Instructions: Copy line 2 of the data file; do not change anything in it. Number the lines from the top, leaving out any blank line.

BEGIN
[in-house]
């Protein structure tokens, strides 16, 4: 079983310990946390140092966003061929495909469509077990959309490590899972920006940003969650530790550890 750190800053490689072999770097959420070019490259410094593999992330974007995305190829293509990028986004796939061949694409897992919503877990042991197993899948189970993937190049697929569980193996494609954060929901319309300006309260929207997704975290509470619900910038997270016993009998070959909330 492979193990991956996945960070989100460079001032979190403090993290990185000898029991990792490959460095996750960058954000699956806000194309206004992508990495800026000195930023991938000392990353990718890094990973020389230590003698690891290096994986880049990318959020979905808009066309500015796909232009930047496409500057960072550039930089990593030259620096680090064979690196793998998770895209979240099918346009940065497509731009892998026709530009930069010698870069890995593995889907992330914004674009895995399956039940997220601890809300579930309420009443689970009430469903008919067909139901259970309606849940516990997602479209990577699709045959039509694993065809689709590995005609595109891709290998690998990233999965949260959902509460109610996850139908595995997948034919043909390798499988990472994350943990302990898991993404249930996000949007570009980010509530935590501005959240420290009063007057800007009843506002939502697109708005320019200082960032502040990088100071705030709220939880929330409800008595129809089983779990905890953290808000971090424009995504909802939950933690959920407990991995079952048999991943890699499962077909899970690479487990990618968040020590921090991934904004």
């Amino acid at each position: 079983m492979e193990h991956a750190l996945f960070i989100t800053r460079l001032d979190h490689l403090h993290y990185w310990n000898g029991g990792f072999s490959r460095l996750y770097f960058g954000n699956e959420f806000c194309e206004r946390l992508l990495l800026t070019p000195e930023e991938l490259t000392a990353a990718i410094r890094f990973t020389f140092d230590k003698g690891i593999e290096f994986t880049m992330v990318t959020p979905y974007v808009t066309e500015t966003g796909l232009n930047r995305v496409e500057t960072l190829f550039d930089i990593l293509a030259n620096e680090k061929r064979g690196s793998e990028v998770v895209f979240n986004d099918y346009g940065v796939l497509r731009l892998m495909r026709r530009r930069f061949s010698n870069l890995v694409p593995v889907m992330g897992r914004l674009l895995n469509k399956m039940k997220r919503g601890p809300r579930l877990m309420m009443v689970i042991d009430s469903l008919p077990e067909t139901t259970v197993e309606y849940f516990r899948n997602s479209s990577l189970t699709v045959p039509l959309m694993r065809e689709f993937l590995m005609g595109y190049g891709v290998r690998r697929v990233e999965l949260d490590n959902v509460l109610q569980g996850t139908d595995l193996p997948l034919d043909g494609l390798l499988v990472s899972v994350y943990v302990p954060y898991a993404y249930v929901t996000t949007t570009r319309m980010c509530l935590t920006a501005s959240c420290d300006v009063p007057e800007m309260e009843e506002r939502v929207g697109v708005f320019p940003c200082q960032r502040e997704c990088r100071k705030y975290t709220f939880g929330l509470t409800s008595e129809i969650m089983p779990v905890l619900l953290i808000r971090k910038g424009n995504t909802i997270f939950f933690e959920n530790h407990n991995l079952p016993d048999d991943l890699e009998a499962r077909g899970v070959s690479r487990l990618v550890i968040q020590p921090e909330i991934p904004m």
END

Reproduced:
């Protein structure tokens, strides 16, 4: 079983310990946390140092966003061929495909469509077990959309490590899972920006940003969650530790550890 750190800053490689072999770097959420070019490259410094593999992330974007995305190829293509990028986004796939061949694409897992919503877990042991197993899948189970993937190049697929569980193996494609954060929901319309300006309260929207997704975290509470619900910038997270016993009998070959909330 492979193990991956996945960070989100460079001032979190403090993290990185000898029991990792490959460095996750960058954000699956806000194309206004992508990495800026000195930023991938000392990353990718890094990973020389230590003698690891290096994986880049990318959020979905808009066309500015796909232009930047496409500057960072550039930089990593030259620096680090064979690196793998998770895209979240099918346009940065497509731009892998026709530009930069010698870069890995593995889907992330914004674009895995399956039940997220601890809300579930309420009443689970009430469903008919067909139901259970309606849940516990997602479209990577699709045959039509694993065809689709590995005609595109891709290998690998990233999965949260959902509460109610996850139908595995997948034919043909390798499988990472994350943990302990898991993404249930996000949007570009980010509530935590501005959240420290009063007057800007009843506002939502697109708005320019200082960032502040990088100071705030709220939880929330409800008595129809089983779990905890953290808000971090424009995504909802939950933690959920407990991995079952048999991943890699499962077909899970690479487990990618968040020590921090991934904004």